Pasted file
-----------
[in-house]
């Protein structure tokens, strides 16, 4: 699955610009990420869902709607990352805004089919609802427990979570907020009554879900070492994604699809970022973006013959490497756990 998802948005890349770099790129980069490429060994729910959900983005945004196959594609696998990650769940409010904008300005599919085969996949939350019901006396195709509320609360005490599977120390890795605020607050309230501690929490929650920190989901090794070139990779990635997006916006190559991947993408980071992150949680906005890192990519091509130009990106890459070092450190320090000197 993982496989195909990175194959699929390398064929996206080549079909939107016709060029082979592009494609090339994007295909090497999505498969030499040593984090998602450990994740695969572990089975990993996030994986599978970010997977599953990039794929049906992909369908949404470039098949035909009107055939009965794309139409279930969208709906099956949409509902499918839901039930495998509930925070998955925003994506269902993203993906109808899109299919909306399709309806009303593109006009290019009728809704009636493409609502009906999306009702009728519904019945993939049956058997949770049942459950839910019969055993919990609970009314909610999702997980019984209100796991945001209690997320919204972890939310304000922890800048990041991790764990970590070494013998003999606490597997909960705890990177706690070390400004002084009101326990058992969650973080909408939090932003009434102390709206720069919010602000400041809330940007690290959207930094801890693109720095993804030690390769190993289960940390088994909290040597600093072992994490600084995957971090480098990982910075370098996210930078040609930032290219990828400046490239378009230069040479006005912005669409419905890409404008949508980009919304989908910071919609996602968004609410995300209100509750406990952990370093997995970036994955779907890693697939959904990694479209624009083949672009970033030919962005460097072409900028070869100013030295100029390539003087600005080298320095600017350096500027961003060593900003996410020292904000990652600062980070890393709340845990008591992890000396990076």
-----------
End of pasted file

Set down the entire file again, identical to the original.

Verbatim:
[in-house]
């Protein structure tokens, strides 16, 4: 699955610009990420869902709607990352805004089919609802427990979570907020009554879900070492994604699809970022973006013959490497756990 998802948005890349770099790129980069490429060994729910959900983005945004196959594609696998990650769940409010904008300005599919085969996949939350019901006396195709509320609360005490599977120390890795605020607050309230501690929490929650920190989901090794070139990779990635997006916006190559991947993408980071992150949680906005890192990519091509130009990106890459070092450190320090000197 993982496989195909990175194959699929390398064929996206080549079909939107016709060029082979592009494609090339994007295909090497999505498969030499040593984090998602450990994740695969572990089975990993996030994986599978970010997977599953990039794929049906992909369908949404470039098949035909009107055939009965794309139409279930969208709906099956949409509902499918839901039930495998509930925070998955925003994506269902993203993906109808899109299919909306399709309806009303593109006009290019009728809704009636493409609502009906999306009702009728519904019945993939049956058997949770049942459950839910019969055993919990609970009314909610999702997980019984209100796991945001209690997320919204972890939310304000922890800048990041991790764990970590070494013998003999606490597997909960705890990177706690070390400004002084009101326990058992969650973080909408939090932003009434102390709206720069919010602000400041809330940007690290959207930094801890693109720095993804030690390769190993289960940390088994909290040597600093072992994490600084995957971090480098990982910075370098996210930078040609930032290219990828400046490239378009230069040479006005912005669409419905890409404008949508980009919304989908910071919609996602968004609410995300209100509750406990952990370093997995970036994955779907890693697939959904990694479209624009083949672009970033030919962005460097072409900028070869100013030295100029390539003087600005080298320095600017350096500027961003060593900003996410020292904000990652600062980070890393709340845990008591992890000396990076």